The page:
His death, at La Flèche on 1 February 1761,[7][8] prevented him from progressing his history of New France beyond 1736.

Legacy[edit]

Many places are named after him, listed here.

The region of Charlevoix near Quebec City is one, as are Charlevoix County and its county seat Charlevoix, Michigan in the state of Michigan. The Montreal Metro has a station named after him.

Works[edit]

Charlevoix's works, enumerated in the Bibliographie des Peres de la Compagnie de Jesus (Bibliography of Jesuit Priests) by Carlos Sommervogel, fall into two groups.[clarification needed] Several of his works have maps by the French philosophe (Enlightenment intellectual) and engineer Jacques-Nicolas Bellin, which represent the most accurate material of the time.[23] His History and General Description of New France was of capital importance for Canadian history. His History and General Description of Japan was an expansion on the prior work of Engelbert Kaempfer.[24]

See also Charlevoix's work in Lénardon's index to the Journal du Trévoir.[25]

See also[edit]

References[edit]

Citations[edit]

  1. ^ Hist. Para. (1779).
  2. ^ Charlevoix, Pierre-François-Xavier De. History and General Description of New France. Translated by John Gilmary Shea. Vol. 1. New York: John Gilmary Shea, 1866. 1.
  3. ^ Kellogg, Louise Phelps. Charlevoix, Pierre-Francois-Xavier De. Journal of a Voyage to North America. London: Dodsley., 1761. XV.
  4. ^ Hist. Esp. (1730).
  5. ^ Hist. & Desc. Gen. Nouv. Fr. (1744).
  6. ^ a b c d e f g h i j Cath. Enc. (1913).
  7. ^ a b Charlevoix, Pierre-Francois-Xavier De. Journal of a Voyage to North America. London: Dodsley., 1761. XV.
  8. ^ a b EB (1911).
  9. ^ Charlevoix, Pierre-François-Xavier De. History and General Description of New France. Translated by John Gilmary Shea. Vol. 1. New York: John Gilmary Shea, 1866. 1.
  10. ^ "Pierre François Xavier De Charlevoix." Dictionary of Canadian Biography Online. 2000. Accessed February 19, 2012. http://www.biographi.ca/009004-119.01-e.php?BioId=35371.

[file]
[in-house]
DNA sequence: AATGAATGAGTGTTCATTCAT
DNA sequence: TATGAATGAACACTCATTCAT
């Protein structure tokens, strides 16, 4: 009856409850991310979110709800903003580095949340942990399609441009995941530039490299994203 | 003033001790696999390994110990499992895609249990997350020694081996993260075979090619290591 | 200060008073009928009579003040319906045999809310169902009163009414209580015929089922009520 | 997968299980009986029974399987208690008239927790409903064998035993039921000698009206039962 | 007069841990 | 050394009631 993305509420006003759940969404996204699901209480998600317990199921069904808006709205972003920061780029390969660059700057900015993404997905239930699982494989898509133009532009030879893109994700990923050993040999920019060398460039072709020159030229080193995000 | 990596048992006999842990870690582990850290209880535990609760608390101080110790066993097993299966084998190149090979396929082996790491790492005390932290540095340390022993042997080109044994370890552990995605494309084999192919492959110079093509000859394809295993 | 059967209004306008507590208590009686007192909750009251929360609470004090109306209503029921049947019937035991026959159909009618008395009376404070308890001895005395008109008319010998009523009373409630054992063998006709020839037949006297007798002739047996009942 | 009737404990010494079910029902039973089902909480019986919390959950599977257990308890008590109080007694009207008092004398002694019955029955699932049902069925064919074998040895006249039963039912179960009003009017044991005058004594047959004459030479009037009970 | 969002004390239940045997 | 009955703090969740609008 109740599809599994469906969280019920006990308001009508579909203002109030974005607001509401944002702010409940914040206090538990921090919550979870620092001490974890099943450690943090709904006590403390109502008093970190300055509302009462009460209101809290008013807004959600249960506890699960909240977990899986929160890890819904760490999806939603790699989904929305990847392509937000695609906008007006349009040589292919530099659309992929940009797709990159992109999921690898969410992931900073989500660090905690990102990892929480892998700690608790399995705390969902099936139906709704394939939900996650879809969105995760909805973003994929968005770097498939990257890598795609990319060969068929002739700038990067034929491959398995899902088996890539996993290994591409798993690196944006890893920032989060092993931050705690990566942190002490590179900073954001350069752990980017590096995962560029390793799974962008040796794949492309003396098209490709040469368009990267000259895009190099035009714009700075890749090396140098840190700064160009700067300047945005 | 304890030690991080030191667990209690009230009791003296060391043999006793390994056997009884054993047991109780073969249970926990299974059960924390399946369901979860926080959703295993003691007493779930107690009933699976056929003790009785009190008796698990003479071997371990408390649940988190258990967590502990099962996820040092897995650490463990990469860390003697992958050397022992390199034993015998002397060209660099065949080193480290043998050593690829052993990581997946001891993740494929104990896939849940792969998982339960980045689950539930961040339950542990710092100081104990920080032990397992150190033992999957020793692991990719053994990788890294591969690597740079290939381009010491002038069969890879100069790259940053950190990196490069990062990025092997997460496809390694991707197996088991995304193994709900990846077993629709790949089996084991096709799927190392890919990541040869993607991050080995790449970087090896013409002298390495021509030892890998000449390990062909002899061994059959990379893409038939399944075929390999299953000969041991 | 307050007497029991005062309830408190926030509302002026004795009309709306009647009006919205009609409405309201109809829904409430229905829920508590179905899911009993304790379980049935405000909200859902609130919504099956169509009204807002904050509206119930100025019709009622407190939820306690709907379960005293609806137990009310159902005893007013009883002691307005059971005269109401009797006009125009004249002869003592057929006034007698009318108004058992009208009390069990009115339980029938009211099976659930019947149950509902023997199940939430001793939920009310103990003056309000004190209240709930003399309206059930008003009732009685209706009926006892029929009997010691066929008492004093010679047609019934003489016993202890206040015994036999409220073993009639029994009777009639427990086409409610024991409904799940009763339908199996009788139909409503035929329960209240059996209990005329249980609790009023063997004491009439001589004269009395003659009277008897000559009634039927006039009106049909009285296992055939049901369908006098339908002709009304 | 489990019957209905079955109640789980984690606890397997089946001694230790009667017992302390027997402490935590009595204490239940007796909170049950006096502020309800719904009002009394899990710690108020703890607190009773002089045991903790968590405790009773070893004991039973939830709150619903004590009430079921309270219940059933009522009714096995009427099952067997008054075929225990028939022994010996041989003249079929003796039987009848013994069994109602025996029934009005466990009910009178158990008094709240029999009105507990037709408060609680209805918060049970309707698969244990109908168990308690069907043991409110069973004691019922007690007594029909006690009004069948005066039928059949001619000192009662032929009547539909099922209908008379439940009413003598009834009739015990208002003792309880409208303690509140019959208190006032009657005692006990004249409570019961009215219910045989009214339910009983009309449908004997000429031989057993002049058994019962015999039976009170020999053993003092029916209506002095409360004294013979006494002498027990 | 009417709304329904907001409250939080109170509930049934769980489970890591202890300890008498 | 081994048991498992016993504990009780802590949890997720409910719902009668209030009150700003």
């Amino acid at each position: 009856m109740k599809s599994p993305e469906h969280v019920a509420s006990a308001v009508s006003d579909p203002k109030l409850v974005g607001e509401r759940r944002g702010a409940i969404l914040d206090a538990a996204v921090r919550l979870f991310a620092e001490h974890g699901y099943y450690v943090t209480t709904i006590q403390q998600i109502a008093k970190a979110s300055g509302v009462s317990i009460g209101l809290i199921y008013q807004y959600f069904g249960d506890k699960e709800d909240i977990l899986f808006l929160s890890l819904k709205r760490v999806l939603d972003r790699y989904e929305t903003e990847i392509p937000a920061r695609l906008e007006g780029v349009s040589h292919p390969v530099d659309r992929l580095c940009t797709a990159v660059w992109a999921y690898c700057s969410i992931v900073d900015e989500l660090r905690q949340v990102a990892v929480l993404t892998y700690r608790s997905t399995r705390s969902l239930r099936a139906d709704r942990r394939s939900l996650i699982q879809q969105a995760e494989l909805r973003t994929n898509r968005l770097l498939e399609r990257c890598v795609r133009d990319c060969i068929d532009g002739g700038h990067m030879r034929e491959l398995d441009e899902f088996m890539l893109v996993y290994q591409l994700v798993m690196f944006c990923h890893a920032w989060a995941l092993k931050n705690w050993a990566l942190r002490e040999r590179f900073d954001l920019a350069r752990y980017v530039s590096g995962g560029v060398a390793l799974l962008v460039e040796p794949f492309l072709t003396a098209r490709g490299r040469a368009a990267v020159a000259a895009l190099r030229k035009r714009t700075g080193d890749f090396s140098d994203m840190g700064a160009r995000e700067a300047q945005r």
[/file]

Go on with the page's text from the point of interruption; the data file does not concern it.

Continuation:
11. ^ a b EB (1878).
  12. ^ Charlevoix, Pierre-François-Xavier De. History and General Description of New France. Translated by John Gilmary Shea. Vol. 1. New York: John Gilmary Shea, 1866. 1.
  13. ^ Charlevoix, Pierre-François-Xavier De. History and General Description of New France. Translated by John Gilmary Shea. Vol. 1. New York: John Gilmary Shea, 1866. 2.
  14. ^ " The professors all came from France. Scholastics, students of theology, came in their twenties to teach the grammar classes for 2 or 3 years before returning to France. The priests came in their thirties and spent at least a quarter century in New France, alternating between their roles as professor and missionary to the natives. Some devoted themselves entirely to education. The college had among its professors Father Pierre-François-Xavier de CHARLEVOIX, once Voltaire's master, whose Histoire et description générale de la Nouvelle France was published in Paris in 1744." Collège des Jésuites in The Canadian Encyclopedia]
  15. ^ Charlevoix, Pierre-François-Xavier De. History and General Description of New France. Translated by John Gilmary Shea. Vol. 1. New York: John Gilmary Shea, 1866. 2.
  16. ^ Charlevoix, Pierre-François-Xavier De. History and General Description of New France. Translated by John Gilmary Shea. Vol. 1. New York: John Gilmary Shea, 1866. 2.
  17. ^ Charlevoix, Pierre-François-Xavier De. History and General Description of New France. Translated by John Gilmary Shea. Vol. 1. New York: John Gilmary Shea, 1866. 4.
  18. ^ Charlevoix, Pierre-François-Xavier De. History and General Description of New France. Translated by John Gilmary Shea. Vol. 1. New York: John Gilmary Shea, 1866. 3.
  19. ^ Charlevoix, Pierre-François-Xavier De. History and General Description of New France. Translated by John Gilmary Shea. Vol. 1. New York: John Gilmary Shea, 1866. 4.
  20. ^ Charlevoix, Pierre-François-Xavier De. History and General Description of New France. Translated by John Gilmary Shea. Vol. 1. New York: John Gilmary Shea, 1866. 4.
  21. ^ "Pierre François Xavier De Charlevoix." Dictionary of Canadian Biography Online. 2000. Accessed February 19, 2012. http://www.biographi.ca/009004-119.01-e.php?BioId=35371
  22. ^ Campagnola, Francesco (3 Aug 2015). "Japan in Early Modern Scholarly Journals, 1665–1750". History of European Ideas. doi:10.1080/01916599.2015.1059593. 
  23. ^ Charlevoix, Pierre-François-Xavier De. History and General Description of New France. Translated by John Gilmary Shea. Vol. 1. New York: John Gilmary Shea, 1866. 6.
  24. ^ Charlevoix, Pierre-Francois-Xavier De. Journal of a Voyage to North America. London: Dodsley., 1761. XXIII
  25. ^ Lénardon, Dante (1986), Index du Journal de Trévoux 1701–1767, Geneva: Editions Slatkine .

Bibliography[edit]